I found you by Randy’s reference in yesterday’s Randy’s Random to your article “Outlier”. Wonderful piece.

    I have been in IT since 1970. Teaching in-house classes since late 1970, even though I’d never written a program when I started – no computer science in school – I’m too old. And, as a result, no one taught me what I could NOT do. So, I just do whatever needs to be done.

    • Congrats on accepting you were an outlier at such an early age, Bob. I’m guessing that your success at computer programming is due in part to your being an outlier.

      Glad you like the piece.

  7. I’m not sure if I’m an outlier. Either I am an outlier but passing as mundane or a mundane who breaks out. I know that I have days when I feel random and come up with statements that are perfectly true and totally strange to everyone else.

    The correlation between high IQ and outliers may be true in my case. I scored a 1590 out of 1600 on the SAT in 1977 and was a member of MENSA until I realized most of the members I met were boring. I also scored a 40 out of 40 on the Law School Admissions Test in 1990, but that test played right into my reading and comprehension strength (400 wpm and 95%).

    I also understand how things work much faster than others. 30 days after arriving at the 1000th Satellite Operations Group, I briefed the Director of Operations of the new Space Command with more knowledge of how our satellite system worked than anyone but a few experienced contractors.

    Perhaps I am an outlier because I can do things most folks can’t do (not so much after 23 years of chronic illness).

    At one point I was told I was arrogant – so I taught myself to hide it. A psychologist at the Air Force Academy administered the 16PF test and told me I scored in the high range for Dominance and related it to my enjoyment of winning at debate (he made the gesture of crushing something with your thumb on the arm of his chair to get me to accept the idea)..

    Oddly, I did get some flak from other children but since I’ve always been bigger than my peers and was willing to fight (literally), the sneers and arrows never bothered me.

  8. Kit, thanks for your wonderful & supportive sharing.

    Since Randy first started writing about you occasionally in This Is True, i’ve always wanted to know you better. Now i do. Welcome to the non-exclusive Outlier Club that never meets, has no agenda, and where membership is based in the simple act of recognition that comes with the phrase: ‘U2?’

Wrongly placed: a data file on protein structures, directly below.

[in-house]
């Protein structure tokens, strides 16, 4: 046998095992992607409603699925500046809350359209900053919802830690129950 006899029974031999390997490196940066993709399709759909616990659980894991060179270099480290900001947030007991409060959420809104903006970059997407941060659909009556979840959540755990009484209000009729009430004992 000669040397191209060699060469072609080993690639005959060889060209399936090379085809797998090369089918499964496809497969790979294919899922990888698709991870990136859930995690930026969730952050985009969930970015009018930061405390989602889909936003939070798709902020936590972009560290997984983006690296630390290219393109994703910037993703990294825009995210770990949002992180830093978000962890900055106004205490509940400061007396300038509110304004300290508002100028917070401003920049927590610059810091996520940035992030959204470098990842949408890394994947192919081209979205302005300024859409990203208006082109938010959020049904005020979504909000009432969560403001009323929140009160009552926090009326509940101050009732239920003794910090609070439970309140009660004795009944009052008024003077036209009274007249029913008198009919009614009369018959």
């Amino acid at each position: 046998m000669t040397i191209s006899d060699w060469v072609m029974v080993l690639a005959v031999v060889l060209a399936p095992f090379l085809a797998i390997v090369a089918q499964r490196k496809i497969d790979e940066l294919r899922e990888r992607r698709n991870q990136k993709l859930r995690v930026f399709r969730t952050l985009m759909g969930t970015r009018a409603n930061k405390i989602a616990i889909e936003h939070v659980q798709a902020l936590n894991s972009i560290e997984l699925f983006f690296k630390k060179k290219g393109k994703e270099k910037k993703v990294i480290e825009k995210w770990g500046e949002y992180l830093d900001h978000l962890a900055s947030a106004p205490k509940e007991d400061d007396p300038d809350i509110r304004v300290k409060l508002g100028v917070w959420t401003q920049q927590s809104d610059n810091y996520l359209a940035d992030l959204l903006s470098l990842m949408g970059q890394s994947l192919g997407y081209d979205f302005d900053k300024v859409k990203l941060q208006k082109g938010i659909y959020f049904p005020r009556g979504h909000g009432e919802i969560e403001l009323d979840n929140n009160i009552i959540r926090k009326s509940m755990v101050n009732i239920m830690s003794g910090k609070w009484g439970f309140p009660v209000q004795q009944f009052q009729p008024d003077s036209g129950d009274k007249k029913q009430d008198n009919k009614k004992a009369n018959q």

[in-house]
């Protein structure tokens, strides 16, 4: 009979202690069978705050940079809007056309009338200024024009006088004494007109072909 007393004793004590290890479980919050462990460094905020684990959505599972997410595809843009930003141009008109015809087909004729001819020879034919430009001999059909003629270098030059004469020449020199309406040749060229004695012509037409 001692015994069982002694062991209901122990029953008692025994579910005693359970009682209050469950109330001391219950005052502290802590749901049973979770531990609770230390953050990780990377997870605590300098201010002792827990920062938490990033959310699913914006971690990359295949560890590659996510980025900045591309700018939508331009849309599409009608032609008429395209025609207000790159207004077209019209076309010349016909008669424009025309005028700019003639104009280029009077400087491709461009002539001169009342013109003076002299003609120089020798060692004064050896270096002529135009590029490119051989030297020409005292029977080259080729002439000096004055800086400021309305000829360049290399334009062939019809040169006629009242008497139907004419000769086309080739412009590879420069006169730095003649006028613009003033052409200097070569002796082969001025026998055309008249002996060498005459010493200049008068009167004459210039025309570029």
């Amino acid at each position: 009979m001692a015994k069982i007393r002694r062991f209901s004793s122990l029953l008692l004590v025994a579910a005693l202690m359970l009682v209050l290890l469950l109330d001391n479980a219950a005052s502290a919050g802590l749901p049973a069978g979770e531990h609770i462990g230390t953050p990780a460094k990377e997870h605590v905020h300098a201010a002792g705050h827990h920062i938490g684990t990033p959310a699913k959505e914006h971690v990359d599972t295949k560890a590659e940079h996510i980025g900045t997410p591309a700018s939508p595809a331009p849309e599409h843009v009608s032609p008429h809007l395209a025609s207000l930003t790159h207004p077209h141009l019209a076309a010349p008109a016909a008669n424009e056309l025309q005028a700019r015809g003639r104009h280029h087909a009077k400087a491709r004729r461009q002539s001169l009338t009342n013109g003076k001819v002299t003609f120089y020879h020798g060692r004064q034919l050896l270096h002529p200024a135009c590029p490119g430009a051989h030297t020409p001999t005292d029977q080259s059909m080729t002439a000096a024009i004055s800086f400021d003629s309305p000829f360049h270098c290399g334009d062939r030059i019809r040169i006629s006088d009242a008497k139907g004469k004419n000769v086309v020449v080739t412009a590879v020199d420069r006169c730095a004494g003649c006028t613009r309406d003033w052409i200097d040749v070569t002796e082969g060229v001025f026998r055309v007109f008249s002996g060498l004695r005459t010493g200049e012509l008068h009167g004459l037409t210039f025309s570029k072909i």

An add-on insight of mine might intrigue you, based on Jung’s framework: The outlier is the shadow of the pilot, so on a rare occasion can switch places if that core position is suddenly vacant. For a short while the outlier takes over the cockpit, but always lets go of the power position once the emergency is passed, order restored, and a new pilot emerges from the ranks. Then comes the return to the margins and freeform flight.

    • Hey, Marion! What a great greeting — “U2?” — among outliers!

      Doug mentioned in his comment that outliers are all around and often in the shadows. Jung takes it a step further and specifies where the shadow is. That reminds me of Peter Pan’s shadow — we want our shadows so we can be complete. Hhmmm.

      I’ve never thought of myself in the way Jung describes. But, maybe that’s because I didn’t know of his concept. I am that person who doesn’t get into lockstep with others. For example, when Frye boos were the rage I cringed when I realized I wanted some. I’m that lone bird in the picture of this article: alone and going the other direction. 🙂 I’ll keep thinking about myself with Jung’s framework in mind to see if it feels like a good fit. Oh, I hope my outlier self doesn’t reject the concept just to be different. 😀

  9. Fellow outliers unite! This is such a great article, Kit. My ability to see the world, and think different has definitely made me feel like a black sheep of my family and many of the situations I’ve been in socially. Turns out being an outlier is probably what propelled me into the work I do now and the success I have. Thank you!

    • I suspect you’re right that “being different” has been a key element in your success and life — may be the foundation of it, even. Does it feel better to think of yourself as a “black sheep” or an “outlier”?

      I like “outlier” for myself better. That fits my outlier-ness. 😀

    • Thanks for the referral, Mark. I read Gladwell’s book years ago. Interestingly, it didn’t give me an insight into myself the same way. I guess it’s part of an evolution. It’s a great book that I recommend to everyone.


Leave a Comment